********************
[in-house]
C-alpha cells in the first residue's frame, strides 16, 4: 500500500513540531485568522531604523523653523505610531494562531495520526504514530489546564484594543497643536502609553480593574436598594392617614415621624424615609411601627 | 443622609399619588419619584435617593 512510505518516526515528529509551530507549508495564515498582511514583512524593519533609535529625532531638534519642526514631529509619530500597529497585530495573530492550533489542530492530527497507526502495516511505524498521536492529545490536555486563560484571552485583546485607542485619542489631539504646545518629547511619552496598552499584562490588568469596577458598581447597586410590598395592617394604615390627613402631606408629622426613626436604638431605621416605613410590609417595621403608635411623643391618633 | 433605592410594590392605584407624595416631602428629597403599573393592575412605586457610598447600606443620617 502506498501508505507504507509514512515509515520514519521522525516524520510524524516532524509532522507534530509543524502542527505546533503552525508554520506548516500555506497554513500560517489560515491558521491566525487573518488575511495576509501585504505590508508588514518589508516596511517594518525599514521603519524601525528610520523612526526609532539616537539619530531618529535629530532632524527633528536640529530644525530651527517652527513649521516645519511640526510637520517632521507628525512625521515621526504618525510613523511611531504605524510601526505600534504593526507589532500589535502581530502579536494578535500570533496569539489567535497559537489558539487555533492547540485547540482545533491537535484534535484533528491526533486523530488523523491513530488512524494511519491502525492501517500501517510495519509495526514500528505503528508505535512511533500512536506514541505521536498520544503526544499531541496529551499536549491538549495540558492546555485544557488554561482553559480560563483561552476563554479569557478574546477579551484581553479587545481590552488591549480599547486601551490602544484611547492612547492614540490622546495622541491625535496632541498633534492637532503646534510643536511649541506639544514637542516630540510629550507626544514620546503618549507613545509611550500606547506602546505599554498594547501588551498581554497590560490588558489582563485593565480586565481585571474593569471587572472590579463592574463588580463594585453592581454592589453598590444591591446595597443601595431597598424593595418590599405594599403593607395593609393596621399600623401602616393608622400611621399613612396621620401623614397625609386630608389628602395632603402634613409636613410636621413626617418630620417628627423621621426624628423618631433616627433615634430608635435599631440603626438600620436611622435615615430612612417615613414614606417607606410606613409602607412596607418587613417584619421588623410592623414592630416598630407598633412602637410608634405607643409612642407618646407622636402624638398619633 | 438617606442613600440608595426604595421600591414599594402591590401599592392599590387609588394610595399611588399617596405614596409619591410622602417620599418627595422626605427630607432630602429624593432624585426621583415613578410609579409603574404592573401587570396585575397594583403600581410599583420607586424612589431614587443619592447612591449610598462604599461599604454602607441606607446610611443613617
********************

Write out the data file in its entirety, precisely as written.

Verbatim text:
[in-house]
C-alpha cells in the first residue's frame, strides 16, 4: 500500500513540531485568522531604523523653523505610531494562531495520526504514530489546564484594543497643536502609553480593574436598594392617614415621624424615609411601627 | 443622609399619588419619584435617593 512510505518516526515528529509551530507549508495564515498582511514583512524593519533609535529625532531638534519642526514631529509619530500597529497585530495573530492550533489542530492530527497507526502495516511505524498521536492529545490536555486563560484571552485583546485607542485619542489631539504646545518629547511619552496598552499584562490588568469596577458598581447597586410590598395592617394604615390627613402631606408629622426613626436604638431605621416605613410590609417595621403608635411623643391618633 | 433605592410594590392605584407624595416631602428629597403599573393592575412605586457610598447600606443620617 502506498501508505507504507509514512515509515520514519521522525516524520510524524516532524509532522507534530509543524502542527505546533503552525508554520506548516500555506497554513500560517489560515491558521491566525487573518488575511495576509501585504505590508508588514518589508516596511517594518525599514521603519524601525528610520523612526526609532539616537539619530531618529535629530532632524527633528536640529530644525530651527517652527513649521516645519511640526510637520517632521507628525512625521515621526504618525510613523511611531504605524510601526505600534504593526507589532500589535502581530502579536494578535500570533496569539489567535497559537489558539487555533492547540485547540482545533491537535484534535484533528491526533486523530488523523491513530488512524494511519491502525492501517500501517510495519509495526514500528505503528508505535512511533500512536506514541505521536498520544503526544499531541496529551499536549491538549495540558492546555485544557488554561482553559480560563483561552476563554479569557478574546477579551484581553479587545481590552488591549480599547486601551490602544484611547492612547492614540490622546495622541491625535496632541498633534492637532503646534510643536511649541506639544514637542516630540510629550507626544514620546503618549507613545509611550500606547506602546505599554498594547501588551498581554497590560490588558489582563485593565480586565481585571474593569471587572472590579463592574463588580463594585453592581454592589453598590444591591446595597443601595431597598424593595418590599405594599403593607395593609393596621399600623401602616393608622400611621399613612396621620401623614397625609386630608389628602395632603402634613409636613410636621413626617418630620417628627423621621426624628423618631433616627433615634430608635435599631440603626438600620436611622435615615430612612417615613414614606417607606410606613409602607412596607418587613417584619421588623410592623414592630416598630407598633412602637410608634405607643409612642407618646407622636402624638398619633 | 438617606442613600440608595426604595421600591414599594402591590401599592392599590387609588394610595399611588399617596405614596409619591410622602417620599418627595422626605427630607432630602429624593432624585426621583415613578410609579409603574404592573401587570396585575397594583403600581410599583420607586424612589431614587443619592447612591449610598462604599461599604454602607441606607446610611443613617